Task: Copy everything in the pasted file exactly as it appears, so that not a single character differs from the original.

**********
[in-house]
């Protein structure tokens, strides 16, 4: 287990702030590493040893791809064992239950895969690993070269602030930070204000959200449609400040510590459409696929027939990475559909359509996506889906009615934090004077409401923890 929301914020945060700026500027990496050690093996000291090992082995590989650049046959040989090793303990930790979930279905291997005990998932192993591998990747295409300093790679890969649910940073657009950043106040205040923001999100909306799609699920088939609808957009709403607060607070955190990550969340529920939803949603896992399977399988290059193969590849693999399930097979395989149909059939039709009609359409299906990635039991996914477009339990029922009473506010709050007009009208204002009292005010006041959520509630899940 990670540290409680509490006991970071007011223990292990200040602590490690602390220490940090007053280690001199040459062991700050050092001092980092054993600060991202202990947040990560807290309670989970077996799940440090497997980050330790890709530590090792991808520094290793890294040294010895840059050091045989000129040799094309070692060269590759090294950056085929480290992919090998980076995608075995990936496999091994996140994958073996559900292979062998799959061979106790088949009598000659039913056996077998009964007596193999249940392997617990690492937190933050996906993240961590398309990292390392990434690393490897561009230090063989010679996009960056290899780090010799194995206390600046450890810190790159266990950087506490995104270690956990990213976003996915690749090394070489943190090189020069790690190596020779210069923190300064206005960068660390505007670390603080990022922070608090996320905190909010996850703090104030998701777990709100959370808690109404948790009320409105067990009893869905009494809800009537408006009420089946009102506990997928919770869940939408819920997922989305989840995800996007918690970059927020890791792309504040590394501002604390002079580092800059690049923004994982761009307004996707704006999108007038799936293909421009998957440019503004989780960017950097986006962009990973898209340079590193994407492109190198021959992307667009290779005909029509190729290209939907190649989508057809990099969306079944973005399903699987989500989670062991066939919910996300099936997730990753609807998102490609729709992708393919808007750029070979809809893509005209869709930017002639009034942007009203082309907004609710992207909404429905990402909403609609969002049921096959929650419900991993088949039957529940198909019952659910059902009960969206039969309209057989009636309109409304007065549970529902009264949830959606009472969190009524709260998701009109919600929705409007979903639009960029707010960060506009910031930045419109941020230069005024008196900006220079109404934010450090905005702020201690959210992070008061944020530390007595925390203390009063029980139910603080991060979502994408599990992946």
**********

[in-house]
């Protein structure tokens, strides 16, 4: 287990702030590493040893791809064992239950895969690993070269602030930070204000959200449609400040510590459409696929027939990475559909359509996506889906009615934090004077409401923890 929301914020945060700026500027990496050690093996000291090992082995590989650049046959040989090793303990930790979930279905291997005990998932192993591998990747295409300093790679890969649910940073657009950043106040205040923001999100909306799609699920088939609808957009709403607060607070955190990550969340529920939803949603896992399977399988290059193969590849693999399930097979395989149909059939039709009609359409299906990635039991996914477009339990029922009473506010709050007009009208204002009292005010006041959520509630899940 990670540290409680509490006991970071007011223990292990200040602590490690602390220490940090007053280690001199040459062991700050050092001092980092054993600060991202202990947040990560807290309670989970077996799940440090497997980050330790890709530590090792991808520094290793890294040294010895840059050091045989000129040799094309070692060269590759090294950056085929480290992919090998980076995608075995990936496999091994996140994958073996559900292979062998799959061979106790088949009598000659039913056996077998009964007596193999249940392997617990690492937190933050996906993240961590398309990292390392990434690393490897561009230090063989010679996009960056290899780090010799194995206390600046450890810190790159266990950087506490995104270690956990990213976003996915690749090394070489943190090189020069790690190596020779210069923190300064206005960068660390505007670390603080990022922070608090996320905190909010996850703090104030998701777990709100959370808690109404948790009320409105067990009893869905009494809800009537408006009420089946009102506990997928919770869940939408819920997922989305989840995800996007918690970059927020890791792309504040590394501002604390002079580092800059690049923004994982761009307004996707704006999108007038799936293909421009998957440019503004989780960017950097986006962009990973898209340079590193994407492109190198021959992307667009290779005909029509190729290209939907190649989508057809990099969306079944973005399903699987989500989670062991066939919910996300099936997730990753609807998102490609729709992708393919808007750029070979809809893509005209869709930017002639009034942007009203082309907004609710992207909404429905990402909403609609969002049921096959929650419900991993088949039957529940198909019952659910059902009960969206039969309209057989009636309109409304007065549970529902009264949830959606009472969190009524709260998701009109919600929705409007979903639009960029707010960060506009910031930045419109941020230069005024008196900006220079109404934010450090905005702020201690959210992070008061944020530390007595925390203390009063029980139910603080991060979502994408599990992946």